Background and purpose: Emerging technologies have made it possible to simultaneously evaluate a large number of circulating proteins as potential new stroke risk markers.
Methods: We explored associations between 85 cardiovascular proteins, assessed by a proteomics chip, and incident ischemic stroke in 2 independent cohorts of elderly (Prospective Investigation of the Vasculature in Uppsala Seniors [PIVUS]: n=977; 50% women, mean age=70.1 years, 71 fatal/nonfatal ischemic stroke events during 10.0 years; and Uppsala Longitudinal Study in Adult Men [ULSAM]: n=720, mean age=77.5 years, 75 ischemic stroke events during 9.5 years). The proteomics chip uses 2 antibodies for each protein and a polymerase chain reaction step to achieve a high-specific binding and the possibility to measure multiple proteins in parallel, but gives no absolute concentrations.
Results: In PIVUS, 16 proteins were related to incident ischemic stroke using a false discovery rate of 5%. Of these, N-terminal pro-B-type natriuretic peptide (P=0.0032), adrenomedullin (P=0.018), and eosinophil cationic protein (P=0.0071) were replicated in ULSAM after adjustment for established stroke risk factors. In predefined secondary meta-analyses of individual data, interleukin-27 subunit α, growth/differentiation factor 15, urokinase plasminogen activator surface receptor, tumor necrosis factor receptor superfamily member 6, macrophage colony-stimulating factor 1, and matrix metalloproteinase-7 were also potential risk markers for ischemic stroke after adjustment for multiple comparisons (P<0.0006). The addition of N-terminal pro-B-type natriuretic peptide, adrenomedullin, and eosinophil cationic protein to a model with established risk factors increased the C-statistic from 0.629 to 0.689 (P=0.001).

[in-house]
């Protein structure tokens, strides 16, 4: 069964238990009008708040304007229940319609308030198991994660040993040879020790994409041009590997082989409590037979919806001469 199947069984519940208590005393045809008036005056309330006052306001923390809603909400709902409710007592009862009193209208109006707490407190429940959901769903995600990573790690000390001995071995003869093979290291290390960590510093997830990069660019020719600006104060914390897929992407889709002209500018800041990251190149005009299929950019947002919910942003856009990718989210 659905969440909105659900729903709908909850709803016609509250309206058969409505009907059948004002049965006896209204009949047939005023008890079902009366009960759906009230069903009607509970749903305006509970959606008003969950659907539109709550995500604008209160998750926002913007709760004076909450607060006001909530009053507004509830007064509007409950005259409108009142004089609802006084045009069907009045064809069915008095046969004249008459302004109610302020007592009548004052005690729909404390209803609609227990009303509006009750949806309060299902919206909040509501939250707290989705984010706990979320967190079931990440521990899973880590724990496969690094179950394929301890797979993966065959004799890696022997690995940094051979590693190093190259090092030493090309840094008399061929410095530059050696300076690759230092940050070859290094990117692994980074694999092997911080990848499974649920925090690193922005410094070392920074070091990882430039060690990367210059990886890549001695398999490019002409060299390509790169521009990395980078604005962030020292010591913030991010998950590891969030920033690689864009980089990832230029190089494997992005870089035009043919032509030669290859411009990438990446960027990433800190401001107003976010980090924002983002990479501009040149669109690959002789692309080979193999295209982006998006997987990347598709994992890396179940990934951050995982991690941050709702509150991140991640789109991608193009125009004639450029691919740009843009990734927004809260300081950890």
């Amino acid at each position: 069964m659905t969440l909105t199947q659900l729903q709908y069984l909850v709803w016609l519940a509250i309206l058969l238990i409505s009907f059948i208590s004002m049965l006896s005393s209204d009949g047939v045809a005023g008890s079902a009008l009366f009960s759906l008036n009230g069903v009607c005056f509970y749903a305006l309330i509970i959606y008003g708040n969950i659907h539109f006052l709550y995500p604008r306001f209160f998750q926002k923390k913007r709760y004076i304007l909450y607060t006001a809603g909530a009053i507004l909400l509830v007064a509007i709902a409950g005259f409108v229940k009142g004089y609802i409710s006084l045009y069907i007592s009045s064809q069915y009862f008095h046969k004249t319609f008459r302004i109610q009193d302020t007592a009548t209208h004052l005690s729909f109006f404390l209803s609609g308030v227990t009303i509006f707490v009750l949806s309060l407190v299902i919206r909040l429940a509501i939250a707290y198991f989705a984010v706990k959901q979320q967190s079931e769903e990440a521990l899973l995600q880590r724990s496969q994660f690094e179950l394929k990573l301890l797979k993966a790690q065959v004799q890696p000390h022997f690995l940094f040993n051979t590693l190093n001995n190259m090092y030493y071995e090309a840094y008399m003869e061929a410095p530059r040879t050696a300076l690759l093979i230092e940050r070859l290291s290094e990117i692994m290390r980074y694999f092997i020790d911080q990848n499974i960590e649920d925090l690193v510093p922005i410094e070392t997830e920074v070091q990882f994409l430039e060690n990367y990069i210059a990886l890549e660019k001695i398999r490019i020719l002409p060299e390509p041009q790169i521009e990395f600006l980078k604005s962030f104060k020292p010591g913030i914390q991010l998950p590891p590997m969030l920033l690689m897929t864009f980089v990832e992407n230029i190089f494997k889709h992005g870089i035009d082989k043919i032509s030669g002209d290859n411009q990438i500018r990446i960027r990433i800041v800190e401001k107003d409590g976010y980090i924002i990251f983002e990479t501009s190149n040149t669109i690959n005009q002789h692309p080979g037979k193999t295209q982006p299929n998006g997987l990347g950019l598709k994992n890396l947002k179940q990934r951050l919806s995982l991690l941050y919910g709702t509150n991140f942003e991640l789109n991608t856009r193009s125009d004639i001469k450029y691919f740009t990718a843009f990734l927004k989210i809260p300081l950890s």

Conclusions: Our data suggest that large-scale proteomics analysis is a promising way of discovering novel biomarkers that could substantially improve the prediction of ischemic stroke.
Keywords: adrenomedullin; natriuretic peptide, brain; proteins; risk factors; stroke.
© 2015 American Heart Association, Inc.